decide TM halting. Simply declaring that what Ĥq0 ⟨Ĥ⟩ ⟨Ĥ⟩ does is "correct" does not make it so.
On 2021-10-26 07:29, olcott wrote:
On 10/26/2021 12:55 AM, André G. Isaak wrote:
On 2021-10-25 23:03, olcott wrote:
On 10/25/2021 11:38 PM, André G. Isaak wrote:
On 2021-10-25 20:58, olcott wrote:
The problem with that way of saying it is that it is vague about
what point of the execution trace matters.
There's nothing remotely vague about this. It states *exactly*
under which circumstances Ĥq0 ⊢* Ĥqn is justified.
The halting problem isn't about execution traces. Its about whether
a particular TM halts when given a particular input string.
The precise way of saying that when we are assuming that Ĥq0 is a >>>>>> simulating halt decider is:
Assuming that Ĥq0 is a simulating halt decider makes not an iota of >>>>> difference to the criterion which Linz states. Ĥq0 is supposed to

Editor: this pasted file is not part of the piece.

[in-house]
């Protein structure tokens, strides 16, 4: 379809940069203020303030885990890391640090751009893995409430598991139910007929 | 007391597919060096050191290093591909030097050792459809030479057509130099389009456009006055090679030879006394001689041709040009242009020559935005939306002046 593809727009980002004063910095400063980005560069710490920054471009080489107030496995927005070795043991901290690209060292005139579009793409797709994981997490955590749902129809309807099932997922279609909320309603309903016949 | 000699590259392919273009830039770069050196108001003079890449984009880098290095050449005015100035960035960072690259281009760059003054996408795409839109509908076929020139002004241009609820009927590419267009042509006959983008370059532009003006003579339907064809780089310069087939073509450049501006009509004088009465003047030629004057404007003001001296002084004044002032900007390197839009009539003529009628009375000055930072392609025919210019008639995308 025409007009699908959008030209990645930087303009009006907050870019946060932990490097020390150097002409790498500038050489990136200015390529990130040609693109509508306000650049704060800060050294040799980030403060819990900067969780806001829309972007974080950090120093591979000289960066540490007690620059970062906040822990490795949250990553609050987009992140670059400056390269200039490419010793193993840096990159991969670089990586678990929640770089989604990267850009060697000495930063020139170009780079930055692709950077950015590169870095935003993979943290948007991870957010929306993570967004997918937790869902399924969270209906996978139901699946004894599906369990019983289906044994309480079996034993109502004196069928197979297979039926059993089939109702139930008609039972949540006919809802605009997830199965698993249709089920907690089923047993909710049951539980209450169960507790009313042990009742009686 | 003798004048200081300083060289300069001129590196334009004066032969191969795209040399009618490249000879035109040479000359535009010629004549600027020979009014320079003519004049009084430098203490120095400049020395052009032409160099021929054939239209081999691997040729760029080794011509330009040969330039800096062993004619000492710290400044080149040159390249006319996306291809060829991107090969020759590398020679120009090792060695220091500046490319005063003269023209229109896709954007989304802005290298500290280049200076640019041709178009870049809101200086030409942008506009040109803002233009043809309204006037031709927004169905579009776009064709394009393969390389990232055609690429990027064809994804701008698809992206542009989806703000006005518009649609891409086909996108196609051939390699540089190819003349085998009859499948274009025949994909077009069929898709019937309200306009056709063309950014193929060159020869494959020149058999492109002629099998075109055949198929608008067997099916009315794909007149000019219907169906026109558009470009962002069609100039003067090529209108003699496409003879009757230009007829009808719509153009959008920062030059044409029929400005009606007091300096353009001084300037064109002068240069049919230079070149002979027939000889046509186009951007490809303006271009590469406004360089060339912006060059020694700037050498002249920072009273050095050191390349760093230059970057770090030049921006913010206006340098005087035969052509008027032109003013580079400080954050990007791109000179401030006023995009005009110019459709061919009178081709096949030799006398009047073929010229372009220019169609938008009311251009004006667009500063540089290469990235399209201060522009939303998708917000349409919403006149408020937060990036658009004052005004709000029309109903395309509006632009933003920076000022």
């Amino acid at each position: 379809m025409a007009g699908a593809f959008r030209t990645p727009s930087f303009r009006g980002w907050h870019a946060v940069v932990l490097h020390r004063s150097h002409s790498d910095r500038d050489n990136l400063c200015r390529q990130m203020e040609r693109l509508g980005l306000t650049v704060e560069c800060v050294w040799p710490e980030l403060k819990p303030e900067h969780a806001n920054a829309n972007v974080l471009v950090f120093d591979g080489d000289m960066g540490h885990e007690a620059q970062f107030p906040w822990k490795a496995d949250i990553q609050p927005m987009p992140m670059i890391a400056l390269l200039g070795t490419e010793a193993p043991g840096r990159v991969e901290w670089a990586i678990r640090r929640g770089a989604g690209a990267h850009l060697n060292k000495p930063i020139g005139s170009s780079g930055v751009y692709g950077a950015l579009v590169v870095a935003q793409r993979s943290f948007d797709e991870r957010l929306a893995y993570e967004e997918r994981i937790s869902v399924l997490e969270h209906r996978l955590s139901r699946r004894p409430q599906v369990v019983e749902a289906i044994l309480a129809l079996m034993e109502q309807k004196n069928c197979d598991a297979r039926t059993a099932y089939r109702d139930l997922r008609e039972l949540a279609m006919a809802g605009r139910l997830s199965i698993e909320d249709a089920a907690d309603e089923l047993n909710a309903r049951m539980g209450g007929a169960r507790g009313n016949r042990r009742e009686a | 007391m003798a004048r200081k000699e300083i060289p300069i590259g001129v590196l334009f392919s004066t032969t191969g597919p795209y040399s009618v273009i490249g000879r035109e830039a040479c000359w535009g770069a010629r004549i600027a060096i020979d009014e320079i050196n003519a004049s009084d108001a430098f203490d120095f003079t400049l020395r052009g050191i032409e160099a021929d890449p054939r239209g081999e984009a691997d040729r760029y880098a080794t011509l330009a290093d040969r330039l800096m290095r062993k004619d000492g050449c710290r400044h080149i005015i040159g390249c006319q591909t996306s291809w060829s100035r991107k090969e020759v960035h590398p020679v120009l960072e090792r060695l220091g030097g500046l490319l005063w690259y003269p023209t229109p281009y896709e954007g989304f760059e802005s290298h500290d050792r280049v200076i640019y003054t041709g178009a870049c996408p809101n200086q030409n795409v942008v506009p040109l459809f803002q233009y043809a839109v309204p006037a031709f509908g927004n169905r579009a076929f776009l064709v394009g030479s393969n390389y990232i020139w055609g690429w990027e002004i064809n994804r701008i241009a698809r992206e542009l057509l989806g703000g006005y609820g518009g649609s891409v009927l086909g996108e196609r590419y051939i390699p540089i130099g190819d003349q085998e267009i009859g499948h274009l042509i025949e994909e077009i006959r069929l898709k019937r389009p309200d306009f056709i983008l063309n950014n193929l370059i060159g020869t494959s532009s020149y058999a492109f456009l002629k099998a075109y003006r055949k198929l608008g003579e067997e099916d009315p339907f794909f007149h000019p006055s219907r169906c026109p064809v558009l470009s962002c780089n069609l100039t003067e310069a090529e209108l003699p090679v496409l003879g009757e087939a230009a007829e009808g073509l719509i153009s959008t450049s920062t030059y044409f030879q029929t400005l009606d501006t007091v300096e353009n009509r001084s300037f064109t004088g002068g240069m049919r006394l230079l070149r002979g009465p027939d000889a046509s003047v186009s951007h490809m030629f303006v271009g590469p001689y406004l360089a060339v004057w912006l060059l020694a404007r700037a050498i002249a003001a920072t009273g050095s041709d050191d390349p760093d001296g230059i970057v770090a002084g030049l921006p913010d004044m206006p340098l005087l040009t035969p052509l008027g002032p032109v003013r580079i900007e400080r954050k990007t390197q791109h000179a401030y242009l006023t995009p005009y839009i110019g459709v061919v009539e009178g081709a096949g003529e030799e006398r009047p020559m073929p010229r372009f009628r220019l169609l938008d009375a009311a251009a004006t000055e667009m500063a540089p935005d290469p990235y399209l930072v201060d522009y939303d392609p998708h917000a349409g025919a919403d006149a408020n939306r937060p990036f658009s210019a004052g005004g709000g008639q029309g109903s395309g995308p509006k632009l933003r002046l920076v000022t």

transition to Ĥqn if and only if M applied to <M> does not halt.
Which in my encoding means that the ⟨Ĥ⟩ applied to ⟨Ĥ⟩ simulated by Ĥq0
No. It doesn't. It means exactly what it says. The specification of a
problem doesn't change depending on the implementation.
You can use whatever method you want internally, but if the final
answer you get doesn't correspond to the one specified by the problem
then your method simply isn't sound or you're answering the wrong
question.
Even if everyone else in the universe disagrees, it is always that
case that when a halt decider does correctly decide the halt status of
its input then this input did have its halt status correctly decided.
It seems a little psychotic that you disagree with this.
People *aren't* disagreeing with this conditional (though it is